YourClassical Kids

Classical Kids Music Lessons: Puzzles and Riddles

A wooden tangramWikimedia Commons/Nevit Dilmen

September 09, 2020

Need ideas for easy and fun at-home music learning? Here's our latest Classical Kids Music Lesson.

Listen and learn about how composers sometimes use riddles, puzzles, and cryptograms to help them compose.

Target age range: Grades 3-8, requires basic note reading skills or assistance

1. We know that composers get inspired by many things. Sometimes they use numbers, patterns, games, puzzles, riddles, or secret codes to put together a piece of music. Let's look at a few tricks they use.

A musical cryptogram is like a secret code. Composers use a series of musical notes to refer to something else- usually someone's initials, or a name.

Bach cryptogram
Bach cryptogram
Wikimedia Commons

Look at the notes on this staff. Can you name the notes out loud?

Maybe you said, "B flat, A, C, B natural." In English, that is how we would read them. But in German composers often referred to "B flat" as "B" and "B natural" as "H". If you use that code, the notes on the staff spell:


Do you know a famous composer with that name? The German composer Johann Sebastian Bach (YO-hahn seBASSchen Bahk) used these notes to spell his own name in many of his compositions.

Since music note names are letters A through G, many composers had to get creative about how to encode their own names. Sometimes they used initials or select letters if they weren't able to spell their whole name.

Next, draw a staff, with five lines and four spaces.

Empty staff
Empty staff
Wikimedia Commons

Decide if you want to use treble clef or bass clef. Draw the clef symbol of your choice at the beginning of the staff. Look at the symbols below for a reminder of what each clef looks like.

Wikimedia Commons

Time to create your own musical cryptogram! Choose some letters that have special meaning to you and draw them on your staff. Use the notes below to remind you of note names/symbols for each clef. After you've written your cryptogram on the staff, try playing your musical riddle on an instrument. If you don't have an instrument, you might try an app, like tiny piano. Or see if you can sing it!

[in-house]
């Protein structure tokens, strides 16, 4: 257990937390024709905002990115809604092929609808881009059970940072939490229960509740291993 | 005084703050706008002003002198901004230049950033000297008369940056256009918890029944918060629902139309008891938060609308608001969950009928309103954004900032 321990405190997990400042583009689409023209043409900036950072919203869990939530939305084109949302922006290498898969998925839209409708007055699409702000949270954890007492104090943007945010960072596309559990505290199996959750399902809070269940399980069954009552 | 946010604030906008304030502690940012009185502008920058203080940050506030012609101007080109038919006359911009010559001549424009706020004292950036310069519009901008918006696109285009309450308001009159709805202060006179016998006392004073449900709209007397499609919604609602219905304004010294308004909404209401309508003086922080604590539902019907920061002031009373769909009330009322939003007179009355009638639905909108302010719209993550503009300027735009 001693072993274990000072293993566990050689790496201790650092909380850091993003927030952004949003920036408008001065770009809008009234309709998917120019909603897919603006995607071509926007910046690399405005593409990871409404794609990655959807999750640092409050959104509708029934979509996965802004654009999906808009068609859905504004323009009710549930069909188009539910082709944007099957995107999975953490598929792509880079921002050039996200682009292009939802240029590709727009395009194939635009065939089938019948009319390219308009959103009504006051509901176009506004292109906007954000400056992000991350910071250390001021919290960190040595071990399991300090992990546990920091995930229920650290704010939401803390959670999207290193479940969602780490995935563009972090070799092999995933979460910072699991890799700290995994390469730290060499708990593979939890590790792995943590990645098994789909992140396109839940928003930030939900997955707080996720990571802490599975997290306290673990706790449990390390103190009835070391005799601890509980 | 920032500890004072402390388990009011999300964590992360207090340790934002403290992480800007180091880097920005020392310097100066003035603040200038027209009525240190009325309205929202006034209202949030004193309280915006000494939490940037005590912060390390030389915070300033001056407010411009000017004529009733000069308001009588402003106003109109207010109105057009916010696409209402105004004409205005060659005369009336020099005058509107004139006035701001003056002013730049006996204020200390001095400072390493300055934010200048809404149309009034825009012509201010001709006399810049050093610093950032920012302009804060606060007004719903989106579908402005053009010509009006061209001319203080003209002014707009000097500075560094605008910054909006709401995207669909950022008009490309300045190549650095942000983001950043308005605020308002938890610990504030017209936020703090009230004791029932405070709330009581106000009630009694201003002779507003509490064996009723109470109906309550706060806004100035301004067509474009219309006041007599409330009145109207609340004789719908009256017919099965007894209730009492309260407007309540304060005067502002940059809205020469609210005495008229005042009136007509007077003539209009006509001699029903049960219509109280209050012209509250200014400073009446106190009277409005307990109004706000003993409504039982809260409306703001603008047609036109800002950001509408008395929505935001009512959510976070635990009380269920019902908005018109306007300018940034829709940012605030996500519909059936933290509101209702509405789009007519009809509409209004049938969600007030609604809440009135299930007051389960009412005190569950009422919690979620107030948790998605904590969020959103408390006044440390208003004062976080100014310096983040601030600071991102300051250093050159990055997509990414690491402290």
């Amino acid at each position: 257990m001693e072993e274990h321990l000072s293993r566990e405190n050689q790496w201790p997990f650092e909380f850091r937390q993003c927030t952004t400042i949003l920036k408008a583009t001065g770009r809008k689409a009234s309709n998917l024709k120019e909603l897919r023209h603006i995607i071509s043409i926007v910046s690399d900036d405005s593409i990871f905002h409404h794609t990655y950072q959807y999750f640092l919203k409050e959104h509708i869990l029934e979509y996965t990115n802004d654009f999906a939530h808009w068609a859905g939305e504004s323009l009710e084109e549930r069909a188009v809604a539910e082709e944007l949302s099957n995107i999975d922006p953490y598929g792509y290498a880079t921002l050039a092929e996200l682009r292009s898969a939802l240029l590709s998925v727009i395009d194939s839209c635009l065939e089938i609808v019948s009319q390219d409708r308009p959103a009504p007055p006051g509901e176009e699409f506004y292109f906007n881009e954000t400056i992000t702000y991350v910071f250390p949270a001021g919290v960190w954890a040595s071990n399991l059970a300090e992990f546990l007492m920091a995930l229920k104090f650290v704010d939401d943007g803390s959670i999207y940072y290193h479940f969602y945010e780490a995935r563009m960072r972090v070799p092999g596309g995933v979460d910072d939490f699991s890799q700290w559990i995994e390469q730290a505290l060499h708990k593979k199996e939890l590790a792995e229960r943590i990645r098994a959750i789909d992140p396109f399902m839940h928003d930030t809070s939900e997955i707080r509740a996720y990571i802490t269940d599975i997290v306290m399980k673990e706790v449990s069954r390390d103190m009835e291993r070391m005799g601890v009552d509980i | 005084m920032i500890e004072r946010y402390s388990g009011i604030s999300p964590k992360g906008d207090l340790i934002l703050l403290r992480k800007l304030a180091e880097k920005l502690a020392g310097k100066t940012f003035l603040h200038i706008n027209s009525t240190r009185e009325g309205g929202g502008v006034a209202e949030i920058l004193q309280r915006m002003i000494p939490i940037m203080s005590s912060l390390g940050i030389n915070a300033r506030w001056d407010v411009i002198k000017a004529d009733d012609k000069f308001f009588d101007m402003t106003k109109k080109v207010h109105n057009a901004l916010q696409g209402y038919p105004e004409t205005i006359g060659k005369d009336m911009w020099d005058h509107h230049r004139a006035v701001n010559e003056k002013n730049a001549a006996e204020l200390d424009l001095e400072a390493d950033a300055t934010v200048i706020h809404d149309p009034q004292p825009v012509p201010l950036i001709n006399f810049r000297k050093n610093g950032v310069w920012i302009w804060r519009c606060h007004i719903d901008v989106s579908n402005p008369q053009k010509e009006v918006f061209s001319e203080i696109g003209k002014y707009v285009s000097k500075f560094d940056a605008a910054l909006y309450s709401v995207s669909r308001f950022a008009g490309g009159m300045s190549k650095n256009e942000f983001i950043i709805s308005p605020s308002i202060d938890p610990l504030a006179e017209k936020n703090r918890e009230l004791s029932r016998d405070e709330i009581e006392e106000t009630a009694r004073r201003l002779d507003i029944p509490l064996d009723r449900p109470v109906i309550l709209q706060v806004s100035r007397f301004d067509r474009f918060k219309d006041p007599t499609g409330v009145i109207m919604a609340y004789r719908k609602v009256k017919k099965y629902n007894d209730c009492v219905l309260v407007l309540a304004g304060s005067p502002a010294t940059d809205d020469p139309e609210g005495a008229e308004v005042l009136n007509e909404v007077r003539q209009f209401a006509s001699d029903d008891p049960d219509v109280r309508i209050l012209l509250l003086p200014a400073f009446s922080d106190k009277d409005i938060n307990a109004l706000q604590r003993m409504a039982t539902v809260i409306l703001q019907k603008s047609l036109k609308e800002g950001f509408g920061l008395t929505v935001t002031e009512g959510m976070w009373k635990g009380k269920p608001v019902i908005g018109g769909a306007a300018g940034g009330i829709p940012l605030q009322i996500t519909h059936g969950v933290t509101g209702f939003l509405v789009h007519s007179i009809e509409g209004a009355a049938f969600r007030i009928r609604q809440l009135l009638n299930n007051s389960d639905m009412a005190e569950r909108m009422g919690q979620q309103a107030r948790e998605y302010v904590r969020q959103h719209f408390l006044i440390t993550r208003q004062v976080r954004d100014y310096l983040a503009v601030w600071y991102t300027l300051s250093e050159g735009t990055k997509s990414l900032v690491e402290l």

Wikimedia Commons

3. The composer Edward Elgar wrote a long piece using cryptograms. The piece is called "Enigma Variations." Do you know what an enigma is? It's a riddle.

Edward Elgar began by composing a theme, or melody. Then, he wrote some different versions of that theme. We call that kind of a piece a theme and variations. In Enigma Variations, the composer based each variation on one of his friends. He chose fourteen different friends, so each of the fourteen variations has a different riddle or inside joke in it. Sometimes it might be a cryptogram of that friend's name. In some cases, no one knows exactly what the special code or special riddle is. Elgar told his listeners it was a riddle, but he didn't tell them the answer.

Listen to the most famous variation, called "Nimrod."

4. Composer Rebecca Clarke used the ancient Chinese puzzle of a tangram for inspiration when composing her piece Chinese Puzzle. A tangram is a puzzle that consists of seven pieces that can be arranged into many, many shapes.

She originally wrote her piece for viola and piano. She asks the viola player to play pizzicato, so the instrument sounds a bit like a Chinese instrument called the pipa. First, listen to the original version. Then, listen and compare a version played on the pipa

What sounded the same? What sounded different?

5. Want some more musical riddles, games, and puzzles?

• Try the Piano Puzzler.
• Check out these picture riddles from Classic FM. Can you look at these and guess the composers' names?

Have a question or suggestion? Contact Katie Condon, music education specialist.

More: View all of our Classical Kids Music Lessons